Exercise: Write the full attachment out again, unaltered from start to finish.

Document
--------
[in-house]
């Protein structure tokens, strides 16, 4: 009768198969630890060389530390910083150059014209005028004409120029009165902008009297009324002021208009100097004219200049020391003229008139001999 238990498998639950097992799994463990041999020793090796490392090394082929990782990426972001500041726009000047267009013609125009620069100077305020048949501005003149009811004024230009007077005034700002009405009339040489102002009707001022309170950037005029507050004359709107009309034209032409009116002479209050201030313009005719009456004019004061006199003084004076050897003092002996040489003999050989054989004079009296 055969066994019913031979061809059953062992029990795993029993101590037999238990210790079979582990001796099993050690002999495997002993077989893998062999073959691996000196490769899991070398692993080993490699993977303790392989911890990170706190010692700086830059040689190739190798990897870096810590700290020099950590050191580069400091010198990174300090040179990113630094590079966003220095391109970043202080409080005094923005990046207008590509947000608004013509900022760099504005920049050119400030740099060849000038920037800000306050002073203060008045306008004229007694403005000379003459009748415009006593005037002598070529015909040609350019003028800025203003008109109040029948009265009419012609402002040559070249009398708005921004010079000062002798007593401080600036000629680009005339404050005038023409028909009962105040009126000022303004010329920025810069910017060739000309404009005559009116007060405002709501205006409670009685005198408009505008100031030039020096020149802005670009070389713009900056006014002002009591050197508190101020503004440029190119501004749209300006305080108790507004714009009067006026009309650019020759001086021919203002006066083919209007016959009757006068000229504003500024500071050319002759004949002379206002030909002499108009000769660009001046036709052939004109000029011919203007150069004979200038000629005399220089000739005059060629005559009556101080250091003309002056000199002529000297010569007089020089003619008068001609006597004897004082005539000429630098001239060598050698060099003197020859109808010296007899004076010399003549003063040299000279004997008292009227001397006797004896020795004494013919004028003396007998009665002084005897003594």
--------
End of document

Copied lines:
[in-house]
């Protein structure tokens, strides 16, 4: 009768198969630890060389530390910083150059014209005028004409120029009165902008009297009324002021208009100097004219200049020391003229008139001999 238990498998639950097992799994463990041999020793090796490392090394082929990782990426972001500041726009000047267009013609125009620069100077305020048949501005003149009811004024230009007077005034700002009405009339040489102002009707001022309170950037005029507050004359709107009309034209032409009116002479209050201030313009005719009456004019004061006199003084004076050897003092002996040489003999050989054989004079009296 055969066994019913031979061809059953062992029990795993029993101590037999238990210790079979582990001796099993050690002999495997002993077989893998062999073959691996000196490769899991070398692993080993490699993977303790392989911890990170706190010692700086830059040689190739190798990897870096810590700290020099950590050191580069400091010198990174300090040179990113630094590079966003220095391109970043202080409080005094923005990046207008590509947000608004013509900022760099504005920049050119400030740099060849000038920037800000306050002073203060008045306008004229007694403005000379003459009748415009006593005037002598070529015909040609350019003028800025203003008109109040029948009265009419012609402002040559070249009398708005921004010079000062002798007593401080600036000629680009005339404050005038023409028909009962105040009126000022303004010329920025810069910017060739000309404009005559009116007060405002709501205006409670009685005198408009505008100031030039020096020149802005670009070389713009900056006014002002009591050197508190101020503004440029190119501004749209300006305080108790507004714009009067006026009309650019020759001086021919203002006066083919209007016959009757006068000229504003500024500071050319002759004949002379206002030909002499108009000769660009001046036709052939004109000029011919203007150069004979200038000629005399220089000739005059060629005559009556101080250091003309002056000199002529000297010569007089020089003619008068001609006597004897004082005539000429630098001239060598050698060099003197020859109808010296007899004076010399003549003063040299000279004997008292009227001397006797004896020795004494013919004028003396007998009665002084005897003594």